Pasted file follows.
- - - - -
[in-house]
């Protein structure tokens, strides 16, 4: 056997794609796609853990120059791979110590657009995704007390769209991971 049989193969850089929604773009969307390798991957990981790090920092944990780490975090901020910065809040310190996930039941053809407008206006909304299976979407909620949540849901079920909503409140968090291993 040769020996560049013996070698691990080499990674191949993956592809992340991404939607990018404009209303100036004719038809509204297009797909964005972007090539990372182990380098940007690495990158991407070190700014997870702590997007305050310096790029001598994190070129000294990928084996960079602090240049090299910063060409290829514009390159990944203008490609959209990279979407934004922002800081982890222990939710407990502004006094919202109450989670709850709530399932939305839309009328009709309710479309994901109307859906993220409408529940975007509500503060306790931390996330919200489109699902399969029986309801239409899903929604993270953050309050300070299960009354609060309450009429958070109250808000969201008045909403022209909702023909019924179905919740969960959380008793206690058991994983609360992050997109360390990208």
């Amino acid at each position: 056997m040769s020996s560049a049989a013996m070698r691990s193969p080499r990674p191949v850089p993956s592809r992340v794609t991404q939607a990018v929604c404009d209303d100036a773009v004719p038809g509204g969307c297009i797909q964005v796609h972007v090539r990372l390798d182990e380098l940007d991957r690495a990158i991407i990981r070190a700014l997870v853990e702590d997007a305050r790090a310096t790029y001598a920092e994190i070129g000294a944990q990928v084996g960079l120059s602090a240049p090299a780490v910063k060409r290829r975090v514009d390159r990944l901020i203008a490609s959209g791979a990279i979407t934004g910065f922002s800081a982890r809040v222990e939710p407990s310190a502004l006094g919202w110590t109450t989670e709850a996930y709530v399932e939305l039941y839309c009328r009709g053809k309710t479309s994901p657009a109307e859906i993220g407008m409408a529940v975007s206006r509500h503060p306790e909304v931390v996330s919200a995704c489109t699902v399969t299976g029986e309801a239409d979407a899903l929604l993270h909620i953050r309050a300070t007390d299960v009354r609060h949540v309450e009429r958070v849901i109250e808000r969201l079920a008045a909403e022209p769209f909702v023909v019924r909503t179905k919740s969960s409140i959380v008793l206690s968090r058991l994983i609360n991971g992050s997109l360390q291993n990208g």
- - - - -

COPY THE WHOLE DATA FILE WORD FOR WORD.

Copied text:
[in-house]
């Protein structure tokens, strides 16, 4: 056997794609796609853990120059791979110590657009995704007390769209991971 049989193969850089929604773009969307390798991957990981790090920092944990780490975090901020910065809040310190996930039941053809407008206006909304299976979407909620949540849901079920909503409140968090291993 040769020996560049013996070698691990080499990674191949993956592809992340991404939607990018404009209303100036004719038809509204297009797909964005972007090539990372182990380098940007690495990158991407070190700014997870702590997007305050310096790029001598994190070129000294990928084996960079602090240049090299910063060409290829514009390159990944203008490609959209990279979407934004922002800081982890222990939710407990502004006094919202109450989670709850709530399932939305839309009328009709309710479309994901109307859906993220409408529940975007509500503060306790931390996330919200489109699902399969029986309801239409899903929604993270953050309050300070299960009354609060309450009429958070109250808000969201008045909403022209909702023909019924179905919740969960959380008793206690058991994983609360992050997109360390990208």
């Amino acid at each position: 056997m040769s020996s560049a049989a013996m070698r691990s193969p080499r990674p191949v850089p993956s592809r992340v794609t991404q939607a990018v929604c404009d209303d100036a773009v004719p038809g509204g969307c297009i797909q964005v796609h972007v090539r990372l390798d182990e380098l940007d991957r690495a990158i991407i990981r070190a700014l997870v853990e702590d997007a305050r790090a310096t790029y001598a920092e994190i070129g000294a944990q990928v084996g960079l120059s602090a240049p090299a780490v910063k060409r290829r975090v514009d390159r990944l901020i203008a490609s959209g791979a990279i979407t934004g910065f922002s800081a982890r809040v222990e939710p407990s310190a502004l006094g919202w110590t109450t989670e709850a996930y709530v399932e939305l039941y839309c009328r009709g053809k309710t479309s994901p657009a109307e859906i993220g407008m409408a529940v975007s206006r509500h503060p306790e909304v931390v996330s919200a995704c489109t699902v399969t299976g029986e309801a239409d979407a899903l929604l993270h909620i953050r309050a300070t007390d299960v009354r609060h949540v309450e009429r958070v849901i109250e808000r969201l079920a008045a909403e022209p769209f909702v023909v019924r909503t179905k919740s969960s409140i959380v008793l206690s968090r058991l994983i609360n991971g992050s997109l360390q291993n990208g």